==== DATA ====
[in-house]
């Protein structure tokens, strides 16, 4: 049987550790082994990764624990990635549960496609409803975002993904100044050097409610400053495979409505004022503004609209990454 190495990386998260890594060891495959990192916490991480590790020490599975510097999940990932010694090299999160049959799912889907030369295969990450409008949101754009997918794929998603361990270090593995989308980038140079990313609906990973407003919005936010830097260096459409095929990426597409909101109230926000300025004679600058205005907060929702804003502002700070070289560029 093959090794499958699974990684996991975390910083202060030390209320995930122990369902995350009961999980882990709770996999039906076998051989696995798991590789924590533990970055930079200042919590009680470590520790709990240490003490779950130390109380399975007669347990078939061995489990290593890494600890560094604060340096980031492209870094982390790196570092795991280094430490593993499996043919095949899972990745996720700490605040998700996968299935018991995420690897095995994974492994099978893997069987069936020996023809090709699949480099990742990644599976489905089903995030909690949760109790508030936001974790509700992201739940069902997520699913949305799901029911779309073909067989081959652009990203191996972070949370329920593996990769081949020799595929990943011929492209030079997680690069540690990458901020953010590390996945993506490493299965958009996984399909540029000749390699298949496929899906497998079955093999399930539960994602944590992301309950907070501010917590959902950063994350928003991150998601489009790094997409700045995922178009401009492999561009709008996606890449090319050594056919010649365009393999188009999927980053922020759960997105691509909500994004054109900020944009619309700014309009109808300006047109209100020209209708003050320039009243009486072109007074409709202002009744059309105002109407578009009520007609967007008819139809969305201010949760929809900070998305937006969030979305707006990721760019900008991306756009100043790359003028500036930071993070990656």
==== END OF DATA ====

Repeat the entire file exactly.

[in-house]
């Protein structure tokens, strides 16, 4: 049987550790082994990764624990990635549960496609409803975002993904100044050097409610400053495979409505004022503004609209990454 190495990386998260890594060891495959990192916490991480590790020490599975510097999940990932010694090299999160049959799912889907030369295969990450409008949101754009997918794929998603361990270090593995989308980038140079990313609906990973407003919005936010830097260096459409095929990426597409909101109230926000300025004679600058205005907060929702804003502002700070070289560029 093959090794499958699974990684996991975390910083202060030390209320995930122990369902995350009961999980882990709770996999039906076998051989696995798991590789924590533990970055930079200042919590009680470590520790709990240490003490779950130390109380399975007669347990078939061995489990290593890494600890560094604060340096980031492209870094982390790196570092795991280094430490593993499996043919095949899972990745996720700490605040998700996968299935018991995420690897095995994974492994099978893997069987069936020996023809090709699949480099990742990644599976489905089903995030909690949760109790508030936001974790509700992201739940069902997520699913949305799901029911779309073909067989081959652009990203191996972070949370329920593996990769081949020799595929990943011929492209030079997680690069540690990458901020953010590390996945993506490493299965958009996984399909540029000749390699298949496929899906497998079955093999399930539960994602944590992301309950907070501010917590959902950063994350928003991150998601489009790094997409700045995922178009401009492999561009709008996606890449090319050594056919010649365009393999188009999927980053922020759960997105691509909500994004054109900020944009619309700014309009109808300006047109209100020209209708003050320039009243009486072109007074409709202002009744059309105002109407578009009520007609967007008819139809969305201010949760929809900070998305937006969030979305707006990721760019900008991306756009100043790359003028500036930071993070990656």